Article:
Texas-themed restaurant comes from FrontBurner restaurants (Mexican Sugar, Whiskey Cake, Sixty Vines, Legacy Hall, etc.) and sort of represents the new wave of Plano restaurants, with a grandiosity and many options. It's a three-story complex with a different personality on each floor, from upscale BBQ joint to high-end steakhouse to rooftop patio. There's an experience for everyone with a whiskey lounge, cozy wine room, butcher bar, and full-service bakery. Oh, and also a dining room. Because this is a restaurant, see — one that serves Wagyu prime rib and other from-scratch dishes, with a mimosa brunch on weekends.
The residents of the Park Cities, Dallas' own land of plenty, generally want for nothing. But until recently, they were surprisingly under-supplied when it came to decent restaurants. There was Cafe Pacific in HP Village, and then Neighborhood Services came along — although Neighborhood Services vexingly catered to everyone, not just the PC crowd. This shocking shortage has been addressed in recent years, with Hudson House being a good example. With its menu of seafood towers, burgers, cocktails, and its New England-style decor, it's almost enough to persuade you that you're chilling at Martha's Vineyard.
Oak Cliff is in the throes of gentrification, which makes a place like Jed's Grill all the more a treasure. It's an easygoing and highly practical family-style restaurant with long hours that also doubles as a bar. The food is affordable, with burgers, salads, and sandwiches, made from scratch. There are brisket tacos, grilled cheese sandwiches, chicken & waffles, and zucchini boats filled with veggies and black beans. Locals love them for brunch, when the restaurant offers 99-cent mimosas. Kids eat free on Tuesdays, and they host an all-day happy hour on Saturdays. They're kind of like an insider secret.
Mot Hai Ba
Casual, high-energy restaurant is centered around northern Vietnamese cuisine, including street foods and dishes from Hanoi, rare in the Dallas area. The restaurant was originally opened by chefs Jeana Johnson and Colleen O'Hare to reflect their travels and passion for the cuisine. They chose their location well, opening in the former and long-beloved York Street, a building that still has good karma for the Lakewood and East Dallas crowd. Chef Peja Krstic runs the kitchen now, with a menu that honors the original concept but with his own dishes and touches.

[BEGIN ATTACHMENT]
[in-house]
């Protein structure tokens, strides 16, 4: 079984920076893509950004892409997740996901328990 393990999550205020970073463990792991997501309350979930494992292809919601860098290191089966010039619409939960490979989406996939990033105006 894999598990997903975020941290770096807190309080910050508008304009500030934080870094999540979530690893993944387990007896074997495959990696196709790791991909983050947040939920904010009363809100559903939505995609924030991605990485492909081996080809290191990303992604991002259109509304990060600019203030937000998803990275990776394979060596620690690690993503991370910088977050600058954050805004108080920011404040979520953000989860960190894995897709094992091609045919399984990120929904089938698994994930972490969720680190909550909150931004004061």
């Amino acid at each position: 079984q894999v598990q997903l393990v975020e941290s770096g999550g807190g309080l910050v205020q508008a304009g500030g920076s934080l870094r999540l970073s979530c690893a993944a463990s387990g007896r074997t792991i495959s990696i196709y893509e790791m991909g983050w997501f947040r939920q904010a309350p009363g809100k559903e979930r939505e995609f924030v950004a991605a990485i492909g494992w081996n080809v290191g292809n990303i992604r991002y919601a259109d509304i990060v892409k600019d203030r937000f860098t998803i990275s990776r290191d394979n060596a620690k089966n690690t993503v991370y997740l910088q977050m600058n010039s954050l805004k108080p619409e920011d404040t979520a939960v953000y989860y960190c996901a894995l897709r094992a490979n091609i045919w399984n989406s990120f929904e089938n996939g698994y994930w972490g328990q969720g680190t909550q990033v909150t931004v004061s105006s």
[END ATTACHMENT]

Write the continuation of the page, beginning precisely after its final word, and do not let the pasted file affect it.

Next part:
Moxie's may be a casual chain with more than 60 branches across Canada, but it does have a Dallas connection: Its owner is Tom Gaglardi, proprietor of the Dallas Stars. The first Moxie's in Dallas opened in Uptown in 2016, and serves as a good example of the ways that Uptown has changed. It wasn't so long ago that Uptown consisted primarily of bars, some possibly sketchy; but state-of-the-art Uptown is brighter, shinier, more legit. Moxie's may be a bar — but it also has sushi cones with tempura shrimp, fresh avocado, nori, and ponzu; and Korean fried cauliflower with spicy gochujang pepper sauce and jalapeño-lime dip.
Rise No. 1
Eating at this ladies-who-lunch restaurant in prime Park Cities turf is like going to another planet. Everything is lovely, from the impeccable souffles to the tasteful decor to the slightly spirited ambience. Their souffles come in both savory versions (jambon and Gruyere, creamed spinach, smoked salmon) and sweet (Grand Marnier, chocolate, apricot). But there is more than souffles, such as salade Nicoise, steak with pomme de terre, and seared ahi tuna. The space is pretty, filled with things you can also purchase, including ceramics and dainty kitchen towels.